The powerhouse NYC indie rock band The Walkmen reunited in their NYC homeland and played five straight nights of sold out shows at Webster Hall last week, and I was lucky enough to catch the second show of their run Thursday night. They started off their tour with a show in Westerly, RI which was their first performance in over a decade. The following shows were a true homecoming for these legendary New York rockers that electrified the music scene in the early 00’s as a key figure in a massive explosion of local NYC rocker talent that included bands like The Strokes, Interpol, The Yeah Yeah Yeahs, The Rapture, TV on the Radio, LCD Soundsystem, and many more, but even back then they set themselves apart from the rest. While many of their contemporaries leaned on retro elements to their sound, often blending 70’s Punk, 80’s New Wave, and 90’s Goth and Grunge to form their soundscapes; The Walkmen with their woozy atmospheres and passionate howling vocals seemed totally out of time and at times out of their minds. The whole band grew up around the DC area, but came up to NYC in the 90’s to grab a piece of the gritty and grimy Big Apple energy that has super fueled artists for ages. The band released seven studio albums in almost fifteen years of performing, but went into a hiatus in 2014. However, the band is now back in a major way, with the whole original lineup of drummer Matt Barrick, bassist/organist Peter Matthew Bauer, frontman Hamilton Leithauser, guitarist Paul Maroon, and multi-instrumentalist Walter Martin all preparing to once again take the world by storm.
Opening the show was the LA-based rock quartet Liily, and their deep grooves and crazed wails were a sight to behold. This band has been making waves for a few years now, and their influences that includes jazz, electronica, and shoegaze were all on display, but what I mostly saw and heard on Thursday was a sound and show that reminded me more of Iggy and The Stooges or David Johansen and the NY Dolls with a raw and blistering edginess that was at times aggressively unhinged. I do feel as though the band was not exactly having a great time on stage, as the spastically flailing frontman Dylan Nash did sometimes seem upset at the sound quality he was getting and something more than just the artistic muse not agreeing with him. Still, the band’s dynamic music did manage the shine through the rather darker mood on display during the show, and I will say their debut album TV Or Not TV from 2021 is still a real banger.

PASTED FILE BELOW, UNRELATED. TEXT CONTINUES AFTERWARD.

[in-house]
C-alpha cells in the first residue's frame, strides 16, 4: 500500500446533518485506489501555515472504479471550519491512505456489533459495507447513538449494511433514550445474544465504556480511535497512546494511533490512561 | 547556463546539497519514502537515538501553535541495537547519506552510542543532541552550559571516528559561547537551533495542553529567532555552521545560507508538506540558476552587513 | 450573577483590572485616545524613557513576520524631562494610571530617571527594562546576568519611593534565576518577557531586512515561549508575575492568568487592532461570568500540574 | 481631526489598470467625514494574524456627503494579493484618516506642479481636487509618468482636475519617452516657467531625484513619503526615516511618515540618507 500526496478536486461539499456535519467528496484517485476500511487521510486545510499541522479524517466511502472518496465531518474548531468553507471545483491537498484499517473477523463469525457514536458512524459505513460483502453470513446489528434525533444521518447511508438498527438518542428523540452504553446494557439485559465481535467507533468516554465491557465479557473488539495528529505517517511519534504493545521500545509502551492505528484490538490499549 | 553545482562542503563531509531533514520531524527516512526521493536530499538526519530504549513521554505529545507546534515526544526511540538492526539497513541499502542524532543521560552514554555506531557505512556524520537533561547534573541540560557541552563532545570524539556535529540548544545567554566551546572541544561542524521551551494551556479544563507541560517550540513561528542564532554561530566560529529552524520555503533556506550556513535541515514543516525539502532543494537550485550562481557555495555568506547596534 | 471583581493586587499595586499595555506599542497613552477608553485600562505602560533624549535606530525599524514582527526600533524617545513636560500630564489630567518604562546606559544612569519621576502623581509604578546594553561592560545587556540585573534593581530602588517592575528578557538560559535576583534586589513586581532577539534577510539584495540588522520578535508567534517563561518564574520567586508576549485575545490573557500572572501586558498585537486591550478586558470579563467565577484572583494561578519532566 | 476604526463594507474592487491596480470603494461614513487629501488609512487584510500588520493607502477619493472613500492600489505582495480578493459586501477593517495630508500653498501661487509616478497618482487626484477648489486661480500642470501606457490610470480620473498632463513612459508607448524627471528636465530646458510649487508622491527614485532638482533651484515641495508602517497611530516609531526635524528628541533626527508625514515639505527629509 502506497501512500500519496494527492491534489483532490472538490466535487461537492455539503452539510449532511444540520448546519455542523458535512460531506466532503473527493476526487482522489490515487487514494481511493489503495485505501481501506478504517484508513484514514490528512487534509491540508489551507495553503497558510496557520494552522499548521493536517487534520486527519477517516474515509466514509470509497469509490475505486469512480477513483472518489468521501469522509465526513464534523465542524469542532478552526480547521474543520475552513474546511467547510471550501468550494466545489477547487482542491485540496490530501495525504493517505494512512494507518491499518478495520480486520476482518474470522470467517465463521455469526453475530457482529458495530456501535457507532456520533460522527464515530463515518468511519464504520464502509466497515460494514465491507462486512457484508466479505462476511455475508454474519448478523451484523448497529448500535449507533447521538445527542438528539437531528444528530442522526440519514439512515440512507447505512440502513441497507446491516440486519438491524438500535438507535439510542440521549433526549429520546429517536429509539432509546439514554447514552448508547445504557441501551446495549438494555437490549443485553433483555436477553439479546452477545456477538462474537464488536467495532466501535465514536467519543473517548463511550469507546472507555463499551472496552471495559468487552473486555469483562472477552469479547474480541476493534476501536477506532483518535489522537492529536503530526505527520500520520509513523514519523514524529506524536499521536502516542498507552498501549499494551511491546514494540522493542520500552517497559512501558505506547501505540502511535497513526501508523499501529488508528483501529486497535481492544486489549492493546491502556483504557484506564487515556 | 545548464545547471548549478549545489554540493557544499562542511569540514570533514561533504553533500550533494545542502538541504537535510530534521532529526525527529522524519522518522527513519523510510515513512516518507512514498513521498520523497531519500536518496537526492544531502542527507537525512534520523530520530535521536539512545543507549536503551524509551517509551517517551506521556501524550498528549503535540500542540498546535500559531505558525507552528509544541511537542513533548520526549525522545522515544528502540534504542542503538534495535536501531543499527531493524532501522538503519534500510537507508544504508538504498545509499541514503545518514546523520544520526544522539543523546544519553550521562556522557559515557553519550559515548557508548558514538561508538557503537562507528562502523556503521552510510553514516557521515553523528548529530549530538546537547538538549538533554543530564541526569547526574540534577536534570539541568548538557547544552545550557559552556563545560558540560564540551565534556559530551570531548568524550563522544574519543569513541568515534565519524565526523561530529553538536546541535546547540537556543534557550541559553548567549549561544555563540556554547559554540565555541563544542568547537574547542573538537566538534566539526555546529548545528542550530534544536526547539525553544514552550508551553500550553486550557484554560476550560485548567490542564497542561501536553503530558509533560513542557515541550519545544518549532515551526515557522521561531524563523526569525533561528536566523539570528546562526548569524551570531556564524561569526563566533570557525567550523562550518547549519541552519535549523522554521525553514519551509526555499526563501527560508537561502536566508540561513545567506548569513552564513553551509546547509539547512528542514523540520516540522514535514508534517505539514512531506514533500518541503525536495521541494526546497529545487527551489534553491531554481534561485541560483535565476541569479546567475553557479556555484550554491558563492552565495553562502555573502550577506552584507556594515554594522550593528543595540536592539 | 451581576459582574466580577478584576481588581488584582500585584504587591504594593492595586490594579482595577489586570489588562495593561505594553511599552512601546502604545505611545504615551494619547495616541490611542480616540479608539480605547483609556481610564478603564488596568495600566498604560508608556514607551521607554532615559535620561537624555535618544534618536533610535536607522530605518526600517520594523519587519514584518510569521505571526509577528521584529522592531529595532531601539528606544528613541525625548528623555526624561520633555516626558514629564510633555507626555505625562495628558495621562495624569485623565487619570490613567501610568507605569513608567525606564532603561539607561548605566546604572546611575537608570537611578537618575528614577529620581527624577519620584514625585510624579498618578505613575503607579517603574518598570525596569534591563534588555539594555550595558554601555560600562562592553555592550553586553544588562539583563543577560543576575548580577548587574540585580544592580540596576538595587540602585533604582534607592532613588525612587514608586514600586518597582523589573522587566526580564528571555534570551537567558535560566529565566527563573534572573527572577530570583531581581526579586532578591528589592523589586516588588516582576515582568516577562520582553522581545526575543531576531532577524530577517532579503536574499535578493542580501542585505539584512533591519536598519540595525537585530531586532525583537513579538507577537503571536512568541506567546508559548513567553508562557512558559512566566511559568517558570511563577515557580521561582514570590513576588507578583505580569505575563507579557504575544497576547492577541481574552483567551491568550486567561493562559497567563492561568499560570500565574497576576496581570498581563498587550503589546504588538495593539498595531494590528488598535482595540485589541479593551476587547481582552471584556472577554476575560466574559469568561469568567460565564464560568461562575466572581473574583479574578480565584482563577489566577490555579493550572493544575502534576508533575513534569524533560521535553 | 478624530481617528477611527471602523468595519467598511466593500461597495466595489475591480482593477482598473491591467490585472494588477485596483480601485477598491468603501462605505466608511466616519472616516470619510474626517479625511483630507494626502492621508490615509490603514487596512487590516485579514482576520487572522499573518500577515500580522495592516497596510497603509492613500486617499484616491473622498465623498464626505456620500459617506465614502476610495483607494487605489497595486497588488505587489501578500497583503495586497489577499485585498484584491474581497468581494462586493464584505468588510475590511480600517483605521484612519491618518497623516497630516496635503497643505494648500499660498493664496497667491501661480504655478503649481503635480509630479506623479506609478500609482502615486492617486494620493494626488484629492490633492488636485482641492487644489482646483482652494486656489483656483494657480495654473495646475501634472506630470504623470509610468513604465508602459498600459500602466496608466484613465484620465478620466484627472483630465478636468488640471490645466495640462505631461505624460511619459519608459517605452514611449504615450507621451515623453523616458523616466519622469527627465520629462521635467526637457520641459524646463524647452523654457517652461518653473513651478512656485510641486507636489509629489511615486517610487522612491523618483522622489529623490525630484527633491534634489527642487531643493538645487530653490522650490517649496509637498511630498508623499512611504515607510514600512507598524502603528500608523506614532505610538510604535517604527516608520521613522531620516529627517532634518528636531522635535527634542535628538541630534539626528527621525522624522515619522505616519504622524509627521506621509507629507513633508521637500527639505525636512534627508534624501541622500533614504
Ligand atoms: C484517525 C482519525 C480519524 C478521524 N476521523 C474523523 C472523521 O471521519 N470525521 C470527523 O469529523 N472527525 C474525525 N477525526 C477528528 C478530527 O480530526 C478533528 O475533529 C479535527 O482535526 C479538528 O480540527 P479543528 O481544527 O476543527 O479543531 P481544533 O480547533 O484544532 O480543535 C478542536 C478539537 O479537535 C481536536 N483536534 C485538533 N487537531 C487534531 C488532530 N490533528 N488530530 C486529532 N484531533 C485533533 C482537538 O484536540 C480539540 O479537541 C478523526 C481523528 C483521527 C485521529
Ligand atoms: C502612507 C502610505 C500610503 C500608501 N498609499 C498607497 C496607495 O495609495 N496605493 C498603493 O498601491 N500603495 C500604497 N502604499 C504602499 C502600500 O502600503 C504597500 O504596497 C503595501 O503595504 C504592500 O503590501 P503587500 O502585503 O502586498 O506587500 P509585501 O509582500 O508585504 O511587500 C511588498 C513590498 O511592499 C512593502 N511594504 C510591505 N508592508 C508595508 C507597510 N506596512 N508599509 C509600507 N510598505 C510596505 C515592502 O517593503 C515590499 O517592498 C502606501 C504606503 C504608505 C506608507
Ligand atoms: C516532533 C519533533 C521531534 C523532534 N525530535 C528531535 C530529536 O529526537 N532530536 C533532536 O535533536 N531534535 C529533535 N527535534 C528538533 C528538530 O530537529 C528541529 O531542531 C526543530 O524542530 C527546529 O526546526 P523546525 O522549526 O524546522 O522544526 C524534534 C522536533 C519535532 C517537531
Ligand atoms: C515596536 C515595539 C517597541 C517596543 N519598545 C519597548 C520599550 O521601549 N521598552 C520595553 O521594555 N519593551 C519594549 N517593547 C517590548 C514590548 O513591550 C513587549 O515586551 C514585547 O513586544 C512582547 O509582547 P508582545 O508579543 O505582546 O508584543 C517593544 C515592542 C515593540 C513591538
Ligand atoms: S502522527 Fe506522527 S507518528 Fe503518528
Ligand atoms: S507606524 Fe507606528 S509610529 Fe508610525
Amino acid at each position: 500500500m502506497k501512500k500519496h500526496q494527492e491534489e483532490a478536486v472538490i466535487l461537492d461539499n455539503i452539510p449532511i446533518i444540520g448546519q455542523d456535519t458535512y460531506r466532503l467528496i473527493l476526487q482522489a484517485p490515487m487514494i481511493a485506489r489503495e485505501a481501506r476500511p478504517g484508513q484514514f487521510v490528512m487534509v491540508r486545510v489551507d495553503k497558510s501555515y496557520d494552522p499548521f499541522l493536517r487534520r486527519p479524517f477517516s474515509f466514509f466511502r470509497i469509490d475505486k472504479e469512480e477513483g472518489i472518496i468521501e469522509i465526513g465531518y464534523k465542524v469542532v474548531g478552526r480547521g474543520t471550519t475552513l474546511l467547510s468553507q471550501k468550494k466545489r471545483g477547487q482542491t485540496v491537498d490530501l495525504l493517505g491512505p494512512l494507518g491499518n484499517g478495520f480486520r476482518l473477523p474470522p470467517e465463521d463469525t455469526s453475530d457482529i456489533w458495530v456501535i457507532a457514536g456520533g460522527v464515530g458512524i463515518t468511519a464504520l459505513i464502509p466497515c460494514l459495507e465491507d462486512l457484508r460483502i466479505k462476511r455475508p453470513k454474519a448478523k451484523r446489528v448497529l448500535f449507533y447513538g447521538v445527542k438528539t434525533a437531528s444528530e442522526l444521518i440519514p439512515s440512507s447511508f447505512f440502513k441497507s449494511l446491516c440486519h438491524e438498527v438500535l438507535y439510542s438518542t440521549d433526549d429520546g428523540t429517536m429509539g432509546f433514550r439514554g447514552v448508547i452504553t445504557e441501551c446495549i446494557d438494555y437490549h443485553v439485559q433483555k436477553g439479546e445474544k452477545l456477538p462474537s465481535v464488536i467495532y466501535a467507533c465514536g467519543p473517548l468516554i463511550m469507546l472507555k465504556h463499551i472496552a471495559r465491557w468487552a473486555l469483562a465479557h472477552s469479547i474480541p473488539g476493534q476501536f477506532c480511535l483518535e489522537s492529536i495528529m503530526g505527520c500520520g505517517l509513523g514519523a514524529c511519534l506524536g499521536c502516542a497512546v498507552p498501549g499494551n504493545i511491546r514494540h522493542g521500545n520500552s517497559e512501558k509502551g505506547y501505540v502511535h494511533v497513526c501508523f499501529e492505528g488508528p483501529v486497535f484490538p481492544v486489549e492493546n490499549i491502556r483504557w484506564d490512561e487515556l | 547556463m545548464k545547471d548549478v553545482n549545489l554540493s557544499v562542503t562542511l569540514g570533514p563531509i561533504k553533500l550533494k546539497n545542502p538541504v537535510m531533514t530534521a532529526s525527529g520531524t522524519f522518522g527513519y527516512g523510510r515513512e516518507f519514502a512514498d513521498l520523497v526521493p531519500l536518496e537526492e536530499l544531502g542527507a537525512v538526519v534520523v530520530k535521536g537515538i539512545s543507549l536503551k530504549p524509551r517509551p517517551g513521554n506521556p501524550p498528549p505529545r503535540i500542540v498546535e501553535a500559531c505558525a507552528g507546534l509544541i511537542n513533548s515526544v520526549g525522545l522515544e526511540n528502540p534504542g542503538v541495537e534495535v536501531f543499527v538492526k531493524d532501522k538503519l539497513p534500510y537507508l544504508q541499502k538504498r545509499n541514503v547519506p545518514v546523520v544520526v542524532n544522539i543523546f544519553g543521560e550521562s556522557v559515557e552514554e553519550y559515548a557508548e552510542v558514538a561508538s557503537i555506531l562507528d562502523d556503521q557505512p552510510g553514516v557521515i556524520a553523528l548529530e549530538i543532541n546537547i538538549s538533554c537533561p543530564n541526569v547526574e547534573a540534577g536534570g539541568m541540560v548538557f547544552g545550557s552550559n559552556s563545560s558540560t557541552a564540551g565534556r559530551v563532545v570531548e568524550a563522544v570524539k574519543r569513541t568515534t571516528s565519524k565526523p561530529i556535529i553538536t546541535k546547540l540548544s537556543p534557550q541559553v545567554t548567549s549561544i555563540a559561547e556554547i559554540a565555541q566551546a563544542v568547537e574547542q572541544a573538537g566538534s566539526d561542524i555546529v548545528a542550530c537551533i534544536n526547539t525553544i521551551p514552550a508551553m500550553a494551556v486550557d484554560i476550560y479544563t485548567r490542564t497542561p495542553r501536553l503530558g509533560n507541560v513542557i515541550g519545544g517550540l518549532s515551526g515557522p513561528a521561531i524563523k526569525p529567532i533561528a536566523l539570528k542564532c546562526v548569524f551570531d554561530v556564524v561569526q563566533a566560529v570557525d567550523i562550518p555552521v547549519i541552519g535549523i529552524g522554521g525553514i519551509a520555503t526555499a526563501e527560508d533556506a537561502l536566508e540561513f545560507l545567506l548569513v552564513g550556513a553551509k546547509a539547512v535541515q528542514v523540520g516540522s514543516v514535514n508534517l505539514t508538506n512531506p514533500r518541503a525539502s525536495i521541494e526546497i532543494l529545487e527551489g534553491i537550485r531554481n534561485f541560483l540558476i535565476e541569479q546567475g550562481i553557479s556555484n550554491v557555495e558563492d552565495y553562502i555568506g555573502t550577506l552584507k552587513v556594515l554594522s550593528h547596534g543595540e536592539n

The Walkmen stepped out on stage and immediately mesmerized the packed sold out crowd as they opened with an early fan favorite in the howling and passionate “They’re Winning” from 2001’s Everyone Who Pretended to Like Me Is Gone. I like that they only waited a few songs in to play one of my favorite songs “The Rat” from 2004’s Bows + Arrows as that powerhouse of a song really helped propel the whole show into the stars. They played multiple classics off of every one of their albums, like “On the Water,” “In the New Year,” “Heaven,” “The Blizzard of ’96,” “Blue as Your Blood,” and a bewitching encore that included the enchanting show-closing classic “We’ve Been Had” which truly brought the house down. Throughout the night Leithauser regaled the audience with stories of surviving and thriving in NYC, as he lived on the Upper West Side while the band made it on the Lower East Side, which is especially apt as Webster Hall is really only blocks away from a LES venue called Brownies, where I first saw them play way back in 2002. At the time I had never really had heard their music before, but I have been lost in their music ever since. The band are still set for more shows in Philly, Chicago, and DC as well as multiple festival appearances, and they just announced some European dates as well, and it is also rumored that they may have signed a new recording contract with Verve, so it appears as though return as just begun.
Article/Images: Dean Keim